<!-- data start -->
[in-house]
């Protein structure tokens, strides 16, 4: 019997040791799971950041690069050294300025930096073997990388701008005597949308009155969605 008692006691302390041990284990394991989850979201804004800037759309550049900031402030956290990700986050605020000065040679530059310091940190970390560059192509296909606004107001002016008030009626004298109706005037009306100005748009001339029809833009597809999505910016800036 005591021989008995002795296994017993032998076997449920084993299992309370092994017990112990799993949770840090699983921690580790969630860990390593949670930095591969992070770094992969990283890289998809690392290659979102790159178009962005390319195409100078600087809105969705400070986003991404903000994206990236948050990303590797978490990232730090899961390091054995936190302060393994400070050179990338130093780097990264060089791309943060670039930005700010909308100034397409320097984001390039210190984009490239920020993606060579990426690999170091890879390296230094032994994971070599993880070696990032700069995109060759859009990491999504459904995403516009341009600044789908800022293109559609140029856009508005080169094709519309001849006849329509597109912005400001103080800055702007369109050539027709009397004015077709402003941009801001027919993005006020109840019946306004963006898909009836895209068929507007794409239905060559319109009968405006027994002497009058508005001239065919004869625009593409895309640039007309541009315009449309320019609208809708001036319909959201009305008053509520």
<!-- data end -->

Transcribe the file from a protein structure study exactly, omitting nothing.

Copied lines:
[in-house]
């Protein structure tokens, strides 16, 4: 019997040791799971950041690069050294300025930096073997990388701008005597949308009155969605 008692006691302390041990284990394991989850979201804004800037759309550049900031402030956290990700986050605020000065040679530059310091940190970390560059192509296909606004107001002016008030009626004298109706005037009306100005748009001339029809833009597809999505910016800036 005591021989008995002795296994017993032998076997449920084993299992309370092994017990112990799993949770840090699983921690580790969630860990390593949670930095591969992070770094992969990283890289998809690392290659979102790159178009962005390319195409100078600087809105969705400070986003991404903000994206990236948050990303590797978490990232730090899961390091054995936190302060393994400070050179990338130093780097990264060089791309943060670039930005700010909308100034397409320097984001390039210190984009490239920020993606060579990426690999170091890879390296230094032994994971070599993880070696990032700069995109060759859009990491999504459904995403516009341009600044789908800022293109559609140029856009508005080169094709519309001849006849329509597109912005400001103080800055702007369109050539027709009397004015077709402003941009801001027919993005006020109840019946306004963006898909009836895209068929507007794409239905060559319109009968405006027994002497009058508005001239065919004869625009593409895309640039007309541009315009449309320019609208809708001036319909959201009305008053509520």